- The Washington Times - Tuesday, November 28, 2017

The Senate confirmed one of President Trump’s lawyers to become a judge on the federal appeals court in Washington, D.C., overcoming concerns that he could end up deciding the legality of key parts of the Trump agenda — including decisions he was part of.

On a 50-48 vote, Gregory Katsas became the first Trump-appointed judge on the D.C. circuit. One Republican, Sen. John Kennedy of Louisiana, voted against Mr. Katsas while one Democrat, Sen. Joe Manchin of West Virginia, joined the GOP in support.

“He does an extraordinary job for President Trump, but to me, there’s an appearance of a conflict if on one day he’s representing the president and the next day he is on the D.C. Circuit deciding cases in which the president is a party,” Mr. Kennedy told reporters Tuesday. “A first-year law student would see this and I’m surprised the advisers to the president did not.”

Mr. Katsas will join the court just as a series of high-profile Trump cases are winding their way through lower courts and could soon reach the appeals court.

On Tuesday, a Trump-appointed judge on the district court tentatively upheld the president’s pick to lead the Consumer Financial Protection Bureau, in a case all sides expect to quickly reach the appeals court where Mr. Katsas now sits.

Other challenges to Mr. Trump’s election integrity panel, equal pay rules, his travel ban policy and other parts of his immigration agenda are also playing out in the courts here in Washington, as is a challenge to Mr. Trump’s business holdings, in a case with major constitutional implications.

“I don’t think it is an accident that President Trump — Republicans — are rushing to fill the courts and that’s because Trump himself is challenged in so many cases,” said Dan Goldberg, legal director for Alliance for Justice, a progressive court watchdog.

With Mr. Katsas, the D.C. circuit now has four full-time GOP-appointed judges compared to seven Democratic-named judges. When senior judges are included in the tally, the GOP holds a 9-8 advantage.

Knowing the power of the D.C. Circuit to shape presidents’ legacies, President Obama made a special push to pack the court with his picks. When the GOP balked at three of them, Democrats triggered the nuclear option, using a shortcut to change the rules to curtail the power of filibusters.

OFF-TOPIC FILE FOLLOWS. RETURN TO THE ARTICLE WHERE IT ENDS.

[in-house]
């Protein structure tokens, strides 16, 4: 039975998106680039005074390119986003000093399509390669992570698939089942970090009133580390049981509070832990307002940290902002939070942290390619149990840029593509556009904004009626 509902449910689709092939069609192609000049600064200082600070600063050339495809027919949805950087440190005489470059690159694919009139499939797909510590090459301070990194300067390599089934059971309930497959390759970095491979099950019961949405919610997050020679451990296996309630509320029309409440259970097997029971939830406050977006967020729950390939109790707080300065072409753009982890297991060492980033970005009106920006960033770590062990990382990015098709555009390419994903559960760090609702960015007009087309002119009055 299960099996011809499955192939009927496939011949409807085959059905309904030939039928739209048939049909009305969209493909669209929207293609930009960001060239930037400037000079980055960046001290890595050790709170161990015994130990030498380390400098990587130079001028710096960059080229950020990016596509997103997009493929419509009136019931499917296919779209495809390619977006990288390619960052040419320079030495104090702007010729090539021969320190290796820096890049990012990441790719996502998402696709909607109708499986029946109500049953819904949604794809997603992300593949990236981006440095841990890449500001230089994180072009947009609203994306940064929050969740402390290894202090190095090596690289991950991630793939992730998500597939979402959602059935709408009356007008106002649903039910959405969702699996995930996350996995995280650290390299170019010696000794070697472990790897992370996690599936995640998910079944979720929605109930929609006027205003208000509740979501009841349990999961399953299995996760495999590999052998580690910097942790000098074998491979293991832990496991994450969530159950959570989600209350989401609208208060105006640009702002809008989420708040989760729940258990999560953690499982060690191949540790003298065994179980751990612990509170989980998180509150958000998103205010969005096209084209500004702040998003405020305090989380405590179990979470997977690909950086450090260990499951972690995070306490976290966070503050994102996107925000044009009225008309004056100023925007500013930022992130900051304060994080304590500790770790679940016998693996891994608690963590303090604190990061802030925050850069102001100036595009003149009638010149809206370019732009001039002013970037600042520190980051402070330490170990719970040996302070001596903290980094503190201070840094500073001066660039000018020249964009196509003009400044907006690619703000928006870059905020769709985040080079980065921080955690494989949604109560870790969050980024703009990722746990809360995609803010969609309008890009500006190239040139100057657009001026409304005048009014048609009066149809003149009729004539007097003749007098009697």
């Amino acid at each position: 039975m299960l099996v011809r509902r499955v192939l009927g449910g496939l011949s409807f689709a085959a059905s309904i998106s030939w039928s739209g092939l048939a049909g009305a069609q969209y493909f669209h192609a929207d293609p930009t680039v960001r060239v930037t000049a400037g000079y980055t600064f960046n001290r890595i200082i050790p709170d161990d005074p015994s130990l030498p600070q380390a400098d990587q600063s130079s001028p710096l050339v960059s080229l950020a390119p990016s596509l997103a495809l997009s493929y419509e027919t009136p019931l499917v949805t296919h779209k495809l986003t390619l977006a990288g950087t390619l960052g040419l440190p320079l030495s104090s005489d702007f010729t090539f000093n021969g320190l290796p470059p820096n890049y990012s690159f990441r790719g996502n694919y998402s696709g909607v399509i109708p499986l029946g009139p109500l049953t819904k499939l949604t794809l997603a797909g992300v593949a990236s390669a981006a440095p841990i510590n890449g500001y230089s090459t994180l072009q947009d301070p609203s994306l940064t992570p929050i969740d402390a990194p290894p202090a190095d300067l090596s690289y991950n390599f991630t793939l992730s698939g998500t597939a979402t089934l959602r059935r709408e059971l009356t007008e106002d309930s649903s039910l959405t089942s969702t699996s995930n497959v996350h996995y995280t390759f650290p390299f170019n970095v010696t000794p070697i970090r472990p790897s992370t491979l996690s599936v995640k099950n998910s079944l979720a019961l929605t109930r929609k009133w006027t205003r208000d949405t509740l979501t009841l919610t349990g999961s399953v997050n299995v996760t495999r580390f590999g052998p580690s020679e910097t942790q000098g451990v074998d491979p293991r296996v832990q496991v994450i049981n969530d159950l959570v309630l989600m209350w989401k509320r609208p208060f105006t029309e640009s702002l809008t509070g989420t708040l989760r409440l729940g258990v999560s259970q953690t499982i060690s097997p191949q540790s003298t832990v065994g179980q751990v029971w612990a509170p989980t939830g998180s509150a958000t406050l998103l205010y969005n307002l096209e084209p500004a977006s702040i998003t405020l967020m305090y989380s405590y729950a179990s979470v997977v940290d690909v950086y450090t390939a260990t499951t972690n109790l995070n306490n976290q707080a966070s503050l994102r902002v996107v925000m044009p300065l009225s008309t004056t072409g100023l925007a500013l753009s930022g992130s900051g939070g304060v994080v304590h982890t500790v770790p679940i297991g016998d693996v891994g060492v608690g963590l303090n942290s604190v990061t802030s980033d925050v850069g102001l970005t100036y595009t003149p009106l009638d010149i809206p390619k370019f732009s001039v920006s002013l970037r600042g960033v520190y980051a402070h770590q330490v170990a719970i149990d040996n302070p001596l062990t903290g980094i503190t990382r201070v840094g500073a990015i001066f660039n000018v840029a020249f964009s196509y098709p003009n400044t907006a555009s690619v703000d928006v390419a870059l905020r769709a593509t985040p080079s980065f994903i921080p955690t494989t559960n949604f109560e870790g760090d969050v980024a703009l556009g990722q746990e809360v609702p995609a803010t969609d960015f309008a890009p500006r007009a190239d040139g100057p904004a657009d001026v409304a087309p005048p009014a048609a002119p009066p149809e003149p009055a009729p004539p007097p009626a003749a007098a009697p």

“This is a much more friendly venue for suits against President Trump,” said Josh Blackman, a professor at South Texas College of Law.

He said conservatives who wanted to challenge Mr. Obama would instead gravitate toward courts with more GOP appointees, such as the 5th U.S. Circuit Court of Appeals.

Mr. Trump has moved quickly to try to even out the numbers.

In addition to Mr. Katsas, the president has appointed three judges to the lower district court in Washington. Going into this year the court had 11 full-time judges, all of them Democratic appointees. The tally is now 11-3 in favor of Democrats.

Among senior judges the split is six from each party.

Liberal activists are turning to the courts to try to slow or stop many of Mr. Trump’s first-year moves.

“Courts are really important to, sort of, trying to move an agenda that has a lot of the American public really concerned, so it’s not surprising the courts are getting this level of attention,” said Marge Baker, executive vice president for the progressive People For the American Way.

Carrie Severino, chief counsel for the conservative Judicial Crisis Network, said conservatives also challenged a number of Mr. Obama’s policies, including in the federal courts in Washington.

“They just consistently have very significant challenges going on,” she said.

Curt Levey, president of the Committee for Justice, said the courts are an attractive venue for challenging Mr. Trump “because a majority of the district and circuit courts seats are still held by Democratic appointees, whereas the other two branches of government are controlled by Republicans.”

“It is part of the larger self-styled ‘resistance’ — that is, the effort of progressive opponents of the president to fight him at every turn,” he said.

Democrats worry Mr. Katsas’ won’t be independent of the president, whom he served as deputy White House counsel.

Mr. Katsas told the Senate Judiciary Committee during his confirmation hearing last month he worked on the president’s travel ban policy, the voter integrity commission, challenges to Mr. Trump’s business arrangements under the Constitution’s Emoluments Clause, immigration policy and the Obamacare contraception mandate — all issues that are pending in the circuit.

• Alex Swoyer can be reached at aswoyer@washingtontimes.com.

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